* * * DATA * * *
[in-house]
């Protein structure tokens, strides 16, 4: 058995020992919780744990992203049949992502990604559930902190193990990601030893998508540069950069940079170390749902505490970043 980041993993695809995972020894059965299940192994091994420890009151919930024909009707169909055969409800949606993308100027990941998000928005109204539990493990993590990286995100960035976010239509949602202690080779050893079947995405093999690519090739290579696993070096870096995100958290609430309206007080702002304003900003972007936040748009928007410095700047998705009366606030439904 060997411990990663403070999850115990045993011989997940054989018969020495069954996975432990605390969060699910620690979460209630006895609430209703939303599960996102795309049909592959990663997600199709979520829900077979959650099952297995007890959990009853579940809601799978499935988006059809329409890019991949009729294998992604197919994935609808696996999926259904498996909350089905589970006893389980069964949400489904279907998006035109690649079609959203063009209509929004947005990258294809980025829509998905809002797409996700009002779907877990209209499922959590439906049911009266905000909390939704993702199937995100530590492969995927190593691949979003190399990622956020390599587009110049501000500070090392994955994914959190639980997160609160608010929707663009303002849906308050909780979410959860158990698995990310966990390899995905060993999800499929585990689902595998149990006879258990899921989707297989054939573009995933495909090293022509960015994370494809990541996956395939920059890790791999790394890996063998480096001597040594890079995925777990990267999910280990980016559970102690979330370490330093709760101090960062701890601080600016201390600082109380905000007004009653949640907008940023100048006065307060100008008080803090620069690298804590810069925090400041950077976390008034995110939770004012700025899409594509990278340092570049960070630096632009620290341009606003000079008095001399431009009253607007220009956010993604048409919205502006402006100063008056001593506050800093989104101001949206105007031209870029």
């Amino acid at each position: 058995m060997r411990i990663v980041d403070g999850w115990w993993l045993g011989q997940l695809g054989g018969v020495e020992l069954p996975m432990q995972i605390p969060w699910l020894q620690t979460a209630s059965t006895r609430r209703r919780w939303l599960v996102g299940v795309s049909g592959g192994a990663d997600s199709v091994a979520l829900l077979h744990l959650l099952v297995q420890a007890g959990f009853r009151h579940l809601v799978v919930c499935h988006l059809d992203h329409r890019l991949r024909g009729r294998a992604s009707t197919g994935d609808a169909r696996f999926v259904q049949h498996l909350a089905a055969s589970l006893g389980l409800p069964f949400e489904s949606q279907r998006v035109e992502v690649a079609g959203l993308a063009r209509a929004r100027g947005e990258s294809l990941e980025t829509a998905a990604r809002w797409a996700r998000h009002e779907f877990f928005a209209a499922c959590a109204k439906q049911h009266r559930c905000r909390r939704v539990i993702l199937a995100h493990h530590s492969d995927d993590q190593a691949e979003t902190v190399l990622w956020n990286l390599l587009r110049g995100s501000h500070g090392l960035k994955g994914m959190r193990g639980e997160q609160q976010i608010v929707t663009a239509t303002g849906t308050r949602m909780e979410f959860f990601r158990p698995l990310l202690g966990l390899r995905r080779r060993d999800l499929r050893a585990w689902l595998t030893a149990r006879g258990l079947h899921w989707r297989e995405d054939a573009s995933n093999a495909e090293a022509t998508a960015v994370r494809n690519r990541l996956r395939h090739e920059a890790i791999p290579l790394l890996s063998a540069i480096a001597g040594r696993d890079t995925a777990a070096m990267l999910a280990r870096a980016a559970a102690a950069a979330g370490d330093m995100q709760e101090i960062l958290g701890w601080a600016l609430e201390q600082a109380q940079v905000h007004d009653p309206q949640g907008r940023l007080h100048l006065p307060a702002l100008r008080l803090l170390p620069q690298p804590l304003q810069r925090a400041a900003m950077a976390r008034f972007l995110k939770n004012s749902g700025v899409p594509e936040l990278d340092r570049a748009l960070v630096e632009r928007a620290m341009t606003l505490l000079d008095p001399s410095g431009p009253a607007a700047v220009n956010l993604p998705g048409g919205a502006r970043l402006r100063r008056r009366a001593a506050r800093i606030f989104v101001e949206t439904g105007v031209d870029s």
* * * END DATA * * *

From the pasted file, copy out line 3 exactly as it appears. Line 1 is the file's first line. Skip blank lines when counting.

């Amino acid at each position: 058995m060997r411990i990663v980041d403070g999850w115990w993993l045993g011989q997940l695809g054989g018969v020495e020992l069954p996975m432990q995972i605390p969060w699910l020894q620690t979460a209630s059965t006895r609430r209703r919780w939303l599960v996102g299940v795309s049909g592959g192994a990663d997600s199709v091994a979520l829900l077979h744990l959650l099952v297995q420890a007890g959990f009853r009151h579940l809601v799978v919930c499935h988006l059809d992203h329409r890019l991949r024909g009729r294998a992604s009707t197919g994935d609808a169909r696996f999926v259904q049949h498996l909350a089905a055969s589970l006893g389980l409800p069964f949400e489904s949606q279907r998006v035109e992502v690649a079609g959203l993308a063009r209509a929004r100027g947005e990258s294809l990941e980025t829509a998905a990604r809002w797409a996700r998000h009002e779907f877990f928005a209209a499922c959590a109204k439906q049911h009266r559930c905000r909390r939704v539990i993702l199937a995100h493990h530590s492969d995927d993590q190593a691949e979003t902190v190399l990622w956020n990286l390599l587009r110049g995100s501000h500070g090392l960035k994955g994914m959190r193990g639980e997160q609160q976010i608010v929707t663009a239509t303002g849906t308050r949602m909780e979410f959860f990601r158990p698995l990310l202690g966990l390899r995905r080779r060993d999800l499929r050893a585990w689902l595998t030893a149990r006879g258990l079947h899921w989707r297989e995405d054939a573009s995933n093999a495909e090293a022509t998508a960015v994370r494809n690519r990541l996956r395939h090739e920059a890790i791999p290579l790394l890996s063998a540069i480096a001597g040594r696993d890079t995925a777990a070096m990267l999910a280990r870096a980016a559970a102690a950069a979330g370490d330093m995100q709760e101090i960062l958290g701890w601080a600016l609430e201390q600082a109380q940079v905000h007004d009653p309206q949640g907008r940023l007080h100048l006065p307060a702002l100008r008080l803090l170390p620069q690298p804590l304003q810069r925090a400041a900003m950077a976390r008034f972007l995110k939770n004012s749902g700025v899409p594509e936040l990278d340092r570049a748009l960070v630096e632009r928007a620290m341009t606003l505490l000079d008095p001399s410095g431009p009253a607007a700047v220009n956010l993604p998705g048409g919205a502006r970043l402006r100063r008056r009366a001593a506050r800093i606030f989104v101001e949206t439904g105007v031209d870029s």